Quick-service restaurants may find that adding a catering component adds much needed revenue as sales dip due to the COVID-19 pandemic.
As more Americans return to the workplace following the COVID-19 pandemic shutdown, more companies are returning to catering for lunch options. The market size of the catering sector in the U.S. is forecast to reach approximately $12 billion in the U.S. according to Statista, reflecting an increase over $11.35 billion in 2020 caused primarily by workers leaving the office to work at home during the pandemic.
Quick-service restaurants like Jimmy John’s and Chick-Fil-A have successfully added catering components to their operations based, in part, on the availability of delivery. But as more restaurants grapple with staffing issues, delivery can be difficult to achieve.
“Catering orders are extremely valuable to restaurants due to their high margins and high order values,” Mike O’Hanlon, ezCatering’s head of catering partner business told QSRweb. “Plus, with restaurants everywhere facing massive labor constraints, catering can help. It takes less work to fulfill a $300 catering order than it does to fulfill 30 individual $10 orders. Additionally, catering orders are often prepared outside of the typical breakfast and lunch rushes, keeping employees active on revenue-producing activities throughout the day.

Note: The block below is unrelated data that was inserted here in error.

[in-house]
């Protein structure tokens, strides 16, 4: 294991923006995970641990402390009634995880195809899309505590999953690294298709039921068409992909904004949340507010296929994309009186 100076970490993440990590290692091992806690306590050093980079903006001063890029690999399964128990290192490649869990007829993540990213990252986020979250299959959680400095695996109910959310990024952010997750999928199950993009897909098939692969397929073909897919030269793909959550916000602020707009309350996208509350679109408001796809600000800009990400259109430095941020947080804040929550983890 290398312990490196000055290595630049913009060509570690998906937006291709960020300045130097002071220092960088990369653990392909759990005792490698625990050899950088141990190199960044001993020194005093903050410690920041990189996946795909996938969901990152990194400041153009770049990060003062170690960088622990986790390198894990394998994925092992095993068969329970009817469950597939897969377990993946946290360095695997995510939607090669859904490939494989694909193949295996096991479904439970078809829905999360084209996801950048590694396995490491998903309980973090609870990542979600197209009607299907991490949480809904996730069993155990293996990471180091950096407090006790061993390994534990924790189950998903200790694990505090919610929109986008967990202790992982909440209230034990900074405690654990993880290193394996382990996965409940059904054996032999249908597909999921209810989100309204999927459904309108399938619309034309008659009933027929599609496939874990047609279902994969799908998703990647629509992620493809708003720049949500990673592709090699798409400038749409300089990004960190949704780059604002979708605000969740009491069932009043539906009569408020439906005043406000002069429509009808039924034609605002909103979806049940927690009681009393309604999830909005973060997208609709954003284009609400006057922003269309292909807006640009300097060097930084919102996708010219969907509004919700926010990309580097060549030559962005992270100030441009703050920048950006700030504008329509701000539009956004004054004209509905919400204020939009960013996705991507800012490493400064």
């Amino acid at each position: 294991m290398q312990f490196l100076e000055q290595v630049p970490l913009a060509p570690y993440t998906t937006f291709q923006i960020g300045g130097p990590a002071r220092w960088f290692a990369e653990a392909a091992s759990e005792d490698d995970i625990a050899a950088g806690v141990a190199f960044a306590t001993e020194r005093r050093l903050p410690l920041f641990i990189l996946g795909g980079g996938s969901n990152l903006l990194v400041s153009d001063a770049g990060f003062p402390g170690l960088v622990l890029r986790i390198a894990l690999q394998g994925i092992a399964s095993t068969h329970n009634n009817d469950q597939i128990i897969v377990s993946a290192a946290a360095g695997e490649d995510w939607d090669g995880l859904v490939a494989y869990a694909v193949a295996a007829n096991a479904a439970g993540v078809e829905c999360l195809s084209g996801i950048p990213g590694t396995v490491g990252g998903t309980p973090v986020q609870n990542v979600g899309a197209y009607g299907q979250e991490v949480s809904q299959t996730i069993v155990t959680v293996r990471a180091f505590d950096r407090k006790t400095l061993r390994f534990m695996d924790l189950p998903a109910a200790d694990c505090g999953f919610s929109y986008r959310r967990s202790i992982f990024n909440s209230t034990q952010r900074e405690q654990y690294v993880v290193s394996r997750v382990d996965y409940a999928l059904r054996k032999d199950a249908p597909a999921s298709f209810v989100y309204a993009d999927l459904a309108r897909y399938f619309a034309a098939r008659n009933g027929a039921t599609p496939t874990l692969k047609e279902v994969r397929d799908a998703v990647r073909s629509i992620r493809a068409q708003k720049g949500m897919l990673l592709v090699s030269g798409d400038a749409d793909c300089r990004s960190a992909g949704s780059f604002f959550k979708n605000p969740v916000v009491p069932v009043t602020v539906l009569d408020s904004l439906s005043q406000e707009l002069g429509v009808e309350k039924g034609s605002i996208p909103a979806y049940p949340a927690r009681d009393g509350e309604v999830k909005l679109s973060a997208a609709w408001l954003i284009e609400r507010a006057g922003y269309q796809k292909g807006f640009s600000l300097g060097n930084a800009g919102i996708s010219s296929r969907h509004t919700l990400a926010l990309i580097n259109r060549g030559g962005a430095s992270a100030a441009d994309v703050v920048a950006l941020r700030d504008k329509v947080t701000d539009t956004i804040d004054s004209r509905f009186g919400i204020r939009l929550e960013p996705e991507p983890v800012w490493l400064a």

“Office catering in particular is a huge opportunity for QSRs right now. With offices reopening across the country, catering demand is increasing fast because food plays an important role in the workplace. Many have moved to a hybrid workforce model, and food is a great way to draw employees in. In fact, 81% of leaders agree that offering free meals and snacks is the best way to incentivize workplace attendance.”
Villa Italian Kitchen does approximately $6 million in catering annually, Stephanie Beamer, divisional vice president of catering, told QSRweb in a phone interview. Chicken parmesan is their most requested menu item, as are their Villa Value packages, pre-set packages of pasta or an entrée, salad and rolls that feed 10 guests.
Villa has a centralized 1-800 number for catering where the orders and payment are taken and then passed down to the local store. Some restaurant managers do the deliveries themselves or Villa uses third-party delivery services to get the food to the guests.
“On a scale of 1 to 10, catering is probably an 11 in order of importance,” Beamer said, “especially during COVID and in this whole environment that we’re in. The nature of consumers has changed in terms of how they eat. We’ve really catered to them in terms of offering family meals so that it’s not just B2B but it’s B2C as well.”
Consider these tips when adding catering to operations:
Mandy Wolf Detwiler is the managing editor at Networld Media Group and the site editor for PizzaMarketplace.com and QSRweb.com. She has more than 20 years’ experience covering food, people and places.
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